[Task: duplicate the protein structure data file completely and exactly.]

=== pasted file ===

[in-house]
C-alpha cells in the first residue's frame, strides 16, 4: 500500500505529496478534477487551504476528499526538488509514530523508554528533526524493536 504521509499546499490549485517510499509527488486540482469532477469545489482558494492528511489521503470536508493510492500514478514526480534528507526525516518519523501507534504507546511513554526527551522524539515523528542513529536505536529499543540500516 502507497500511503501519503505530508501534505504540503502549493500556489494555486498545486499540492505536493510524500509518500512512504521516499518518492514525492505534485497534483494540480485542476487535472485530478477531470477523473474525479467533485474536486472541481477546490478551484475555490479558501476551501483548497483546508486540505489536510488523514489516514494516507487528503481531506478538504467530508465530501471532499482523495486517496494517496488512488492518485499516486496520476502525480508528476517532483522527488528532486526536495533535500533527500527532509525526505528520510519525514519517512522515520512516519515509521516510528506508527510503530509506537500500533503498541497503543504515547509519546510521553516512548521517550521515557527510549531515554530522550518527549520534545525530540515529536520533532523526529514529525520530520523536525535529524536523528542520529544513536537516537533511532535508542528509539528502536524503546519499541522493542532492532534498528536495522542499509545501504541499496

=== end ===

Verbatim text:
[in-house]
C-alpha cells in the first residue's frame, strides 16, 4: 500500500505529496478534477487551504476528499526538488509514530523508554528533526524493536 504521509499546499490549485517510499509527488486540482469532477469545489482558494492528511489521503470536508493510492500514478514526480534528507526525516518519523501507534504507546511513554526527551522524539515523528542513529536505536529499543540500516 502507497500511503501519503505530508501534505504540503502549493500556489494555486498545486499540492505536493510524500509518500512512504521516499518518492514525492505534485497534483494540480485542476487535472485530478477531470477523473474525479467533485474536486472541481477546490478551484475555490479558501476551501483548497483546508486540505489536510488523514489516514494516507487528503481531506478538504467530508465530501471532499482523495486517496494517496488512488492518485499516486496520476502525480508528476517532483522527488528532486526536495533535500533527500527532509525526505528520510519525514519517512522515520512516519515509521516510528506508527510503530509506537500500533503498541497503543504515547509519546510521553516512548521517550521515557527510549531515554530522550518527549520534545525530540515529536520533532523526529514529525520530520523536525535529524536523528542520529544513536537516537533511532535508542528509539528502536524503546519499541522493542532492532534498528536495522542499509545501504541499496